For Facebook, 2018 hasn’t been smooth sailing.
Unfortunately for the company, the Cambridge Analytical scandal shined an unflattering light on the company’s privacy protocols. While younger users continue to use the platform numbers are definitely lower. A recent hack may have exposed the personal details of 50 million people and the company’s stock price has lagged.
Yet — if you’re a practitioner of digital marketing — you have plenty of reasons to remain interested in the Facebook platform.
And Canvas ads (or “Instant Experiences”) is one of those reasons.
A mobile website experience in miniature
Facebook Canvas, which debuted in 2016, represented another step in the company’s attempt to capitalize on mobile, bringing full-screen ads to smartphones. Historically, brands had struggled to weave compelling stories across the small screen, given the technical restraints. This presented a serious challenge when mobile, in a matter of just a few years, became the preferred method for consuming content.
Canvas helped square this circle by optimizing ads for mobile, allowing them to load faster and flow properly. Brands could create deeply immersive, full-screen ads geared for mobile that could be opened by clicking on ads inside a news feed. Within a created Canvas, users could swipe through a carousel of images, tilt panoramic shots and zoom at the touch of a button. A Canvas offered a website experience in miniature, with ads claiming full use of all screen space.
But what about those recent changes?
Facebook recently introduced changes to Canvas, beginning with a new name. The ads are now called “Instant Experiences,” a name that Facebook says has more “zing” and better communicates the overall idea.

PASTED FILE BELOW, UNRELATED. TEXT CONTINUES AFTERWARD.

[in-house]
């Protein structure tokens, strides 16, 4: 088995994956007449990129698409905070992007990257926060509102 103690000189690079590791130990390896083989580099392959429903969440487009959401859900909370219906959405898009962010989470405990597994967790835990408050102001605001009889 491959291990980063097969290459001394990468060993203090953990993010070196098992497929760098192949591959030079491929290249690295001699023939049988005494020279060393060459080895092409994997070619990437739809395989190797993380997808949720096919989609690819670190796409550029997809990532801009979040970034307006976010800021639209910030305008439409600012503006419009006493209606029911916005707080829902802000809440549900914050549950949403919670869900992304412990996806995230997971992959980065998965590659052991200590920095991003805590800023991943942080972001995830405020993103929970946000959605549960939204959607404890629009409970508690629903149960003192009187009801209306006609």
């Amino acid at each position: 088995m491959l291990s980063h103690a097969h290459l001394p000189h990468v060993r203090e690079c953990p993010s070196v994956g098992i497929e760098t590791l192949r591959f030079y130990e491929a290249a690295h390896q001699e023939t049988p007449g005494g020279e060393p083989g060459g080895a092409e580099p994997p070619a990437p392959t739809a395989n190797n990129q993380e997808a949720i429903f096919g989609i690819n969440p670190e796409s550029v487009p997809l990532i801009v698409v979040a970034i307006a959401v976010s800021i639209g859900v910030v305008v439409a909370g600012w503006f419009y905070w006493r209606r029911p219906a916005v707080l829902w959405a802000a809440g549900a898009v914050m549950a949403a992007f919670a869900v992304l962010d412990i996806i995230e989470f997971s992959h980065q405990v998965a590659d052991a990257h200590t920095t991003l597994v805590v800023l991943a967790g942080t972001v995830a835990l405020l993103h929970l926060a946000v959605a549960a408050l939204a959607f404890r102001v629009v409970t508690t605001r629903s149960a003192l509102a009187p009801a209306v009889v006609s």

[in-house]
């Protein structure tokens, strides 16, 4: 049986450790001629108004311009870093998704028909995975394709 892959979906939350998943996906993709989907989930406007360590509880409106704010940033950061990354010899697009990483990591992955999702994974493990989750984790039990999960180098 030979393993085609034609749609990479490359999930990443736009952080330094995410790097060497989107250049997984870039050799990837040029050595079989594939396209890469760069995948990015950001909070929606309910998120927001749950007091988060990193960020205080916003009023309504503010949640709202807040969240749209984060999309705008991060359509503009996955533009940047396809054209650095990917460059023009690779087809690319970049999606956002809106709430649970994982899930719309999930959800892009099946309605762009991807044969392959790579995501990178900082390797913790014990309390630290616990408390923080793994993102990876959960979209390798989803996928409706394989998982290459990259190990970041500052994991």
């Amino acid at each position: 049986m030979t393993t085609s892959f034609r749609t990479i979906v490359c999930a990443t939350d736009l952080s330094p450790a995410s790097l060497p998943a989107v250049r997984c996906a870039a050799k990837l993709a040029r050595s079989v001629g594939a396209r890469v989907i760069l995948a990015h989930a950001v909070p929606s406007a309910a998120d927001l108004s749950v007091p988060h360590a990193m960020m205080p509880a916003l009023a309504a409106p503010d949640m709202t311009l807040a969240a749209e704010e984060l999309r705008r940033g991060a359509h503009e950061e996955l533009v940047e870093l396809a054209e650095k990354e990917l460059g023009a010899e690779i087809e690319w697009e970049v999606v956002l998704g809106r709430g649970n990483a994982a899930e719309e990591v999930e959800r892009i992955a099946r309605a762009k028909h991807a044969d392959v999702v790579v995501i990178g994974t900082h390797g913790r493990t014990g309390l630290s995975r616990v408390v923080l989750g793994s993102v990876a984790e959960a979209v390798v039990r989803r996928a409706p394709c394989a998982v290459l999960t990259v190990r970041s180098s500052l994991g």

The use of “instant” makes sense — these ads now load 15 times faster than your average mobile site, thanks to Facebook’s in-house technology. This, of course, is critical in terms of digital marketing. Few people like to wait for their favorite mobile websites to load; nobody wants to wait for ad content to load. In order to facilitate a positive audience experience, the process must be seamless. Instant Experiences now load about 50% faster than a Canvas did in 2016.
The process of creating an Instant Experience has undergone some minor changes as well. In order to create an ad, a template is selected, which means that little technical skill is required.
Along with faster speeds and a rebranded name, Facebook has also rolled out a new template for Instant Experiences. Currently, these templates include:
- Instant storefront (for selling products in a grid)
- Instant customer acquisition (which includes a call to action)
- Instant lookbook (which displays ad in a lifestyle context)
- Instant storytelling (which uses video to craft a narrative)
- Instant form (which allows audiences to quickly share information)
All of these templates are available on both the Facebook and Instagram platforms.
One more change to note: Brands can now integrate the Facebook Pixel into their Instant Experiences in order to access more detailed data about how Instant Experiences influence buying decisions.
The Pixel is automatically added to all Instant Experiences and serves as an easy method for allowing brands to track and follow up with customers.
Facebook Instant Experiences are an impactful digital marketing tool, particularly for brands seeking to improve their mobile ad offerings. The presence of easy-to-use templates helps to make the process seamless and intuitive for those with limited technical skill.